Trans­fer­ring your money at the right time can make a dif­fer­ence of thou­sands of pounds on larger sums, such as those in­volved in the pur­chase of a French prop­erty, for ex­am­ple. While some cur­rency move­ments can’t be pre­dicted, there are a num­ber of op­tions avail­able to help you pro­tect your trans­fer from sud­den mar­ket move­ments.


Cur­rency bro­kers are spe­cial­ists in the field and typ­i­cally of­fer far more com­pet­i­tive ex­change rates than banks, as well as con­duct­ing trans­fers on a fee-free ba­sis.

So what are some of the trans­fer op­tions you should con­sider?


As you might have re­alised from the name, a spot con­tract or spot trans­fer is an on­the-spot cur­rency ex­change, where your pounds are im­me­di­ately con­verted into eu­ros. The process is quick and se­cure, and can be ar­ranged at short no­tice. This op­tion may suit you best if the cur­rency mar­ket sud­denly moves in your favour, or if you need to move money quickly. How­ever, if you’ve got time on your side then you might want to con­sider us­ing a for­ward con­tract.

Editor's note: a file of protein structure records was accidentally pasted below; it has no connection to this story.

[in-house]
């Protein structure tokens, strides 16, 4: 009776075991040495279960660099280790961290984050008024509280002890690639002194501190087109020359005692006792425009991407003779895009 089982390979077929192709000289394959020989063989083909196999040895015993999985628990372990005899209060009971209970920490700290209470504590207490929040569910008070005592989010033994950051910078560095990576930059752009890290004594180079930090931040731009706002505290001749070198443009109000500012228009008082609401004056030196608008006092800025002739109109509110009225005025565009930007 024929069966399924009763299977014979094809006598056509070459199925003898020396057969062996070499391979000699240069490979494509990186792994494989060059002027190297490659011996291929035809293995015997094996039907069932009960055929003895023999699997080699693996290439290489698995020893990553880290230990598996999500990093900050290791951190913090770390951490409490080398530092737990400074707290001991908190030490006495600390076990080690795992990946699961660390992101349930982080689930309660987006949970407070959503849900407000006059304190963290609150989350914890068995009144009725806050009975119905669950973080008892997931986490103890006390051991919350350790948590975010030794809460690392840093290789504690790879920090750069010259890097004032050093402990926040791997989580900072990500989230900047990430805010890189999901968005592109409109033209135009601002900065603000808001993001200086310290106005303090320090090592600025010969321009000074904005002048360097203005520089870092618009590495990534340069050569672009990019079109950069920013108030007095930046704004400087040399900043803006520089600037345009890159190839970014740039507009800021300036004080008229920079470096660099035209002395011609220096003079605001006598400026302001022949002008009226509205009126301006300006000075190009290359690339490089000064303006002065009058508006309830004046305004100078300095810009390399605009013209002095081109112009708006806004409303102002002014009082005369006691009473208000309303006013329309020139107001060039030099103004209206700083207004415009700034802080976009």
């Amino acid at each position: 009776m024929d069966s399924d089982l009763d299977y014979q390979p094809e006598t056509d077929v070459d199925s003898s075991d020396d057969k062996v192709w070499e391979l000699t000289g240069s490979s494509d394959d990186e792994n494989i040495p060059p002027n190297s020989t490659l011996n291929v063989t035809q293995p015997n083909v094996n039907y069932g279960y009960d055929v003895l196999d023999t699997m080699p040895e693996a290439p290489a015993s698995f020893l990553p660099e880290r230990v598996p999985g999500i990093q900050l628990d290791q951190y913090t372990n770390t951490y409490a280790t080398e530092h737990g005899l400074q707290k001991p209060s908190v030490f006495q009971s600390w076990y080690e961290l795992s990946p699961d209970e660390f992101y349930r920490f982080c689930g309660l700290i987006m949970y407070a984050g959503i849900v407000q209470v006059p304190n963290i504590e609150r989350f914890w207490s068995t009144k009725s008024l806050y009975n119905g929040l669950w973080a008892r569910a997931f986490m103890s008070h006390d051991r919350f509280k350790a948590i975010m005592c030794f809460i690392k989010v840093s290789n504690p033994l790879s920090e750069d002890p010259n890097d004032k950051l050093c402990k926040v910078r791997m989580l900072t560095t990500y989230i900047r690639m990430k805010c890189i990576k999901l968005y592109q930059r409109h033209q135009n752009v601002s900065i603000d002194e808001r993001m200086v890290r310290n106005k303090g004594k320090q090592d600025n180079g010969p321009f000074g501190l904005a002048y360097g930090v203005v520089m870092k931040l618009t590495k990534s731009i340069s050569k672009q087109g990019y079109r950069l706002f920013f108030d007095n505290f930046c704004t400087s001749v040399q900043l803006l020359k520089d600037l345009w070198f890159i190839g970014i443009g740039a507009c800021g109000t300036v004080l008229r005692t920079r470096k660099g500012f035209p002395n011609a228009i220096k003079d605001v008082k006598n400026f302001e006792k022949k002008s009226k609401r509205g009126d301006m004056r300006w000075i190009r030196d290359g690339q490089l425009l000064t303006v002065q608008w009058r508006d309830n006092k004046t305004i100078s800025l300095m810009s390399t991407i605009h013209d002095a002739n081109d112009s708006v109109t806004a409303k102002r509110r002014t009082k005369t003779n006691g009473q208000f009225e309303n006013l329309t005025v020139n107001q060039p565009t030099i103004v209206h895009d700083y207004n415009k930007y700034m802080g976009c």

Ac­cord­ing to a re­cent sur­vey, 14% of UK adults trans­fer money abroad through a bank or spe­cial­ist provider at least once a month, with half of those ar­rang­ing trans­fers at least once a fort­night


With a for­ward con­tract, you can ef­fec­tively ‘lock in’ an ex­change rate for up to two years be­fore the ac­tual cur­rency trans­fer takes place. This kind of de­lay can be handy for a num­ber of rea­sons – you might not have all of the re­quired funds ready, for ex­am­ple, or you might be wait­ing for your pur­chase of a French prop­erty to go through.

This ser­vice of­fers a sense of se­cu­rity and gives you the abil­ity to bud­get ef­fec­tively, be­cause if the mar­kets worsen in the fu­ture then you will still be guar­an­teed the ex­change rate you se­cured with your for­ward con­tract.


An­other type of fu­ture-based ser­vice is the limit or­der. If you open an ac­count with a cur­rency bro­ker, you may be as­signed a per­sonal ac­count man­ager to over­see your re­quire­ments and of­fer you the ben­e­fit of their for­eign ex­change in­sight. With a limit or­der, you can pick the ex­change rate you would like your trans­fer to be con­ducted at and know that the trans­fer will only take place if the mar­ket reaches that level. If the ex­change rate does rise, the trans­fer will be trig­gered au­to­mat­i­cally so you won’t lose out if the ex­change rate sud­denly falls again. This takes the pres­sure off you and means you won’t have to keep a con­stant eye on the cur­rency mar­ket.